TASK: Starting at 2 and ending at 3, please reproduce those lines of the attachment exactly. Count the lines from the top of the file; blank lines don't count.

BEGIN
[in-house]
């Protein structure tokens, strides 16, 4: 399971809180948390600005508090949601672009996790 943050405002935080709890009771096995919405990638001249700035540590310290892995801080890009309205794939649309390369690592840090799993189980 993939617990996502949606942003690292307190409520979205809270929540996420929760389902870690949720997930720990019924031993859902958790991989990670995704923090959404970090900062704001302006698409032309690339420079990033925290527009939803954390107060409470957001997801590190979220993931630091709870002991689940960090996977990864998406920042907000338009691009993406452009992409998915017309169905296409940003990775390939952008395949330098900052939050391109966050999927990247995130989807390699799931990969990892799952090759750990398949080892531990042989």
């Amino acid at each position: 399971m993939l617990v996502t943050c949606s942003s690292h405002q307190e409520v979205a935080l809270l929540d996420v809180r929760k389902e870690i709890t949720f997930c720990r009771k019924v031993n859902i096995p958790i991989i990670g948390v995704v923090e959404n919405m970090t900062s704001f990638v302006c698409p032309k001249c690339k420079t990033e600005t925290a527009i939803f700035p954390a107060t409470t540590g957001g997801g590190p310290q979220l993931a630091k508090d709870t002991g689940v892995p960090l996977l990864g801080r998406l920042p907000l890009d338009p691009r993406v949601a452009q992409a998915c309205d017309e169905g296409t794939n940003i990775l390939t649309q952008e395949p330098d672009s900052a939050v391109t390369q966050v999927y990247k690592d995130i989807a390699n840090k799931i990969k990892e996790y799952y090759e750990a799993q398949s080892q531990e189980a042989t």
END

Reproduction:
């Protein structure tokens, strides 16, 4: 399971809180948390600005508090949601672009996790 943050405002935080709890009771096995919405990638001249700035540590310290892995801080890009309205794939649309390369690592840090799993189980 993939617990996502949606942003690292307190409520979205809270929540996420929760389902870690949720997930720990019924031993859902958790991989990670995704923090959404970090900062704001302006698409032309690339420079990033925290527009939803954390107060409470957001997801590190979220993931630091709870002991689940960090996977990864998406920042907000338009691009993406452009992409998915017309169905296409940003990775390939952008395949330098900052939050391109966050999927990247995130989807390699799931990969990892799952090759750990398949080892531990042989």
């Amino acid at each position: 399971m993939l617990v996502t943050c949606s942003s690292h405002q307190e409520v979205a935080l809270l929540d996420v809180r929760k389902e870690i709890t949720f997930c720990r009771k019924v031993n859902i096995p958790i991989i990670g948390v995704v923090e959404n919405m970090t900062s704001f990638v302006c698409p032309k001249c690339k420079t990033e600005t925290a527009i939803f700035p954390a107060t409470t540590g957001g997801g590190p310290q979220l993931a630091k508090d709870t002991g689940v892995p960090l996977l990864g801080r998406l920042p907000l890009d338009p691009r993406v949601a452009q992409a998915c309205d017309e169905g296409t794939n940003i990775l390939t649309q952008e395949p330098d672009s900052a939050v391109t390369q966050v999927y990247k690592d995130i989807a390699n840090k799931i990969k990892e996790y799952y090759e750990a799993q398949s080892q531990e189980a042989t």